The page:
Open Access

Yolk sac tumor in a patient with transverse testicular ectopia

World Journal of Surgical Oncology20119:91

https://doi.org/10.1186/1477-7819-9-91

Received: 5 April 2011

Accepted: 16 August 2011

Published: 16 August 2011

Abstract

Transverse testicular ectopia (TTE) is a rare anomaly in which both testes descend through a single inguinal canal. We report a case of yolk sac tumor in the ectopic testis of a patient with TTE. A 24-year-old man presented to our hospital with a left inguinal-mass, right cryptorchidism and elevated alpha-fetoprotein (AFP). A left herniotomy 3 years earlier demonstrated both testes in the left scrotum, one above another positionally. Four months ago, a left scrotal mass appeared and radical orchiectomy of both testes revealed testicular yolk sac tumor of the ectopic testis. An enlarging left inguinal-mass appeared 2 months ago and he was referred to our hospital. Laboratory data showed an elevation of AFP (245.5 ng/ml) and a 46 XY karyotype. He underwent bilateral retroperitoneal lymph node dissection and simultaneous left inguinal mass dissection. Histopathologic examination revealed a diagnosis of recurrent yolk sac tumor in the left inguinal mass. The retroperitoneal lymph node was not enlarged and, on histopathology, was not involved. The patient has now been followed up for 8 months without evidence of biochemical or radiological recurrence.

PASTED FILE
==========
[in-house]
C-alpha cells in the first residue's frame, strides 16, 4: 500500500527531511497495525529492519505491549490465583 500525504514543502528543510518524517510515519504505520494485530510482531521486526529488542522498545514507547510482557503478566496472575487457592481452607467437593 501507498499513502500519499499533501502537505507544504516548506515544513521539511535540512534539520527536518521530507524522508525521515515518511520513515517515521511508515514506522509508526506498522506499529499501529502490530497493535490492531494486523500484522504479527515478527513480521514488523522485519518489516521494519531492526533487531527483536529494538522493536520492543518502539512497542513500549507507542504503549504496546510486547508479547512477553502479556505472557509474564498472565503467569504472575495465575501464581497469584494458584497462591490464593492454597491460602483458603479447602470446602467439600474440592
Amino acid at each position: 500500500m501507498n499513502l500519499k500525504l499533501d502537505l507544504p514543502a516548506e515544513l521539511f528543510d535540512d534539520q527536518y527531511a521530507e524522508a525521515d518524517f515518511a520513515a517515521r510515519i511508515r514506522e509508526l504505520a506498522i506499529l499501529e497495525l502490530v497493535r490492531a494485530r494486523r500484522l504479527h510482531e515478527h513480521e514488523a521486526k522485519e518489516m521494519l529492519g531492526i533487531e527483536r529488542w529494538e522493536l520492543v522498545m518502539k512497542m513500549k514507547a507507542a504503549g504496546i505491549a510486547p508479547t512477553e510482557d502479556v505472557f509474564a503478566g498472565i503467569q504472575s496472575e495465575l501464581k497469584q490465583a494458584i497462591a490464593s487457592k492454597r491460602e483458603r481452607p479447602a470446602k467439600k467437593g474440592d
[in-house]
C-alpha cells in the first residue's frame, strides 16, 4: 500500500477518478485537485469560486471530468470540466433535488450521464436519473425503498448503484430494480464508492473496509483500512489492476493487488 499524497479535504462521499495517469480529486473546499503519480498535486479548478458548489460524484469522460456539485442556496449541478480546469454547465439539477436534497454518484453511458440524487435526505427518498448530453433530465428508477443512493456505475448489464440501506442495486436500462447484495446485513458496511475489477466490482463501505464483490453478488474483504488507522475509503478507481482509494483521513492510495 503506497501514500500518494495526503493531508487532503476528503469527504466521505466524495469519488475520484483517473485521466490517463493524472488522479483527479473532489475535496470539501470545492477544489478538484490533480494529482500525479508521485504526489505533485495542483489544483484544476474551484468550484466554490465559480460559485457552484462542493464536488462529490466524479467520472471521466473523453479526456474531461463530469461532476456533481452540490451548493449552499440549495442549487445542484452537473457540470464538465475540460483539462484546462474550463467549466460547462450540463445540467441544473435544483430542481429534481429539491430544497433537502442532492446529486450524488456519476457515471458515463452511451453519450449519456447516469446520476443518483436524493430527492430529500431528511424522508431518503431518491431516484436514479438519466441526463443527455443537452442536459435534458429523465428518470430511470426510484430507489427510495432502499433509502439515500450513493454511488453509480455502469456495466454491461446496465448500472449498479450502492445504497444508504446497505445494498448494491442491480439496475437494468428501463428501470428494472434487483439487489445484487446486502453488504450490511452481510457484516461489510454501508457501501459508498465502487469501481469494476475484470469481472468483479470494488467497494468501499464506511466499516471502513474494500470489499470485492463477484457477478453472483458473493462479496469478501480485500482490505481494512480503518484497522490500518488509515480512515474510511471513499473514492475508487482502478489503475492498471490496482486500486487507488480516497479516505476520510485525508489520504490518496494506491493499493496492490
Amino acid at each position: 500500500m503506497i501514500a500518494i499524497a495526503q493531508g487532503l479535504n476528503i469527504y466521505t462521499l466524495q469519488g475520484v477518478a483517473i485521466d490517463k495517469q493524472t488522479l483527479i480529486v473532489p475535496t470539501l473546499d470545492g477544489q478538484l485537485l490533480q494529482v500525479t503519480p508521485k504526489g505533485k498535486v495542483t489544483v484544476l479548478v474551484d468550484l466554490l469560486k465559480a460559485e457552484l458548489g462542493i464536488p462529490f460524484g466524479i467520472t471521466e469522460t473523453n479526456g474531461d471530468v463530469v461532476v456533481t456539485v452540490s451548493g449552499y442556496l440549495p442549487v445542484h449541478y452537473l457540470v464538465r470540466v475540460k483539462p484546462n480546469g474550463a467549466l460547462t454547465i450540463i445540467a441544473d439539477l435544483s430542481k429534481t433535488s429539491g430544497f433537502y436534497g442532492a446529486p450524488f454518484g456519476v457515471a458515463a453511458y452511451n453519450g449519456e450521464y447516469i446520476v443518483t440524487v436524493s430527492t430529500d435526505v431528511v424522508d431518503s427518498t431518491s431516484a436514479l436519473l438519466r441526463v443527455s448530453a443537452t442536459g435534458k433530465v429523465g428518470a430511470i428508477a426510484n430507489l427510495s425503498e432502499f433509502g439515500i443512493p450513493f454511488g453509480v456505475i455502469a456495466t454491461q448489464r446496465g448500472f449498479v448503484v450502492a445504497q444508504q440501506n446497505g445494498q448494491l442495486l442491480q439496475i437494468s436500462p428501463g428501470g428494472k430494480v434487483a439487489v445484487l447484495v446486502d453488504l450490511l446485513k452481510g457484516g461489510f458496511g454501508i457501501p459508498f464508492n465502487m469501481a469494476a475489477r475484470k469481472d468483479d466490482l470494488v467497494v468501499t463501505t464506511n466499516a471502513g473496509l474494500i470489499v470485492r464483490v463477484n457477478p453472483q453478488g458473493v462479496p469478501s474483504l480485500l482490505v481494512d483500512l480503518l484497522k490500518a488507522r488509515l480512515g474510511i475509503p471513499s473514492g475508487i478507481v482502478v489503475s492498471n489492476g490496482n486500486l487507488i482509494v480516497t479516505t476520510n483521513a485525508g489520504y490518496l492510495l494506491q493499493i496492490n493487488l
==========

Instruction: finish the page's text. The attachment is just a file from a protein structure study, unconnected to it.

Background

Transverse testicular ectopia (TTE), also named crossed testicular ectopia, is a rare anomaly in which both testes descend through a single inguinal canal while the opposite inguinal canal and hemiscrotum are empty. More than 100 cases of TTE have been reported since Von Cenhossek described the first case in 1886[13]. As with undescended testis, the ectopic gonads are at increased risk of malignant transformation [4]. We report a case of yolk sac tumor in the ectopic testis of a patient with TTE.

Case Presentation

A 24-year-old man, who had fathered a child, presented to our hospital with a left inguinal-mass (Figure 1), right cryptorchidism and elevated alpha-fetoprotein (AFP) (245.5 ng/ml, normal 0.6 to 6.7 ng/ml). He had no family history of persistent Mullerian duct syndrome or testicular tumors. His past surgical history included a left herniotomy 3 years earlier during which both testes were demonstrable in the left scrotum, with one located above the other positionally. Four months ago, a left scrotal mass appeared and elevated AFP (373.5 ng/ml) was detected. Carcinoembryonic antigen (CEA) and human chorionic gonadotropin (HCG) levels were within normal ranges. Radiological staging prior to management of the scrotal mass revealed no metastasis. During surgery, the normal-position testis was found to be invaded by the ectopic malignant one. Radical orchiectomy of both testes revealed a yolk sac tumor in the ectopic one. The AFP level was still high (64.7 ng/ml) after orchiectomy. An enlarging left inguinal mass appeared 2 months ago and he was referred to our hospital.
Figure 1

Left inguinal mass on the CT scan.

On admission, physical examination revealed a normal constitution, with secondary sex characteristics and normal external genital development. His karyotype was 46 XY. Laboratory data showed an elevation of AFP (245.5 ng/ml). CEA and HCG levels, however, were within normal ranges. Chest x-ray and abdominal CT were normal.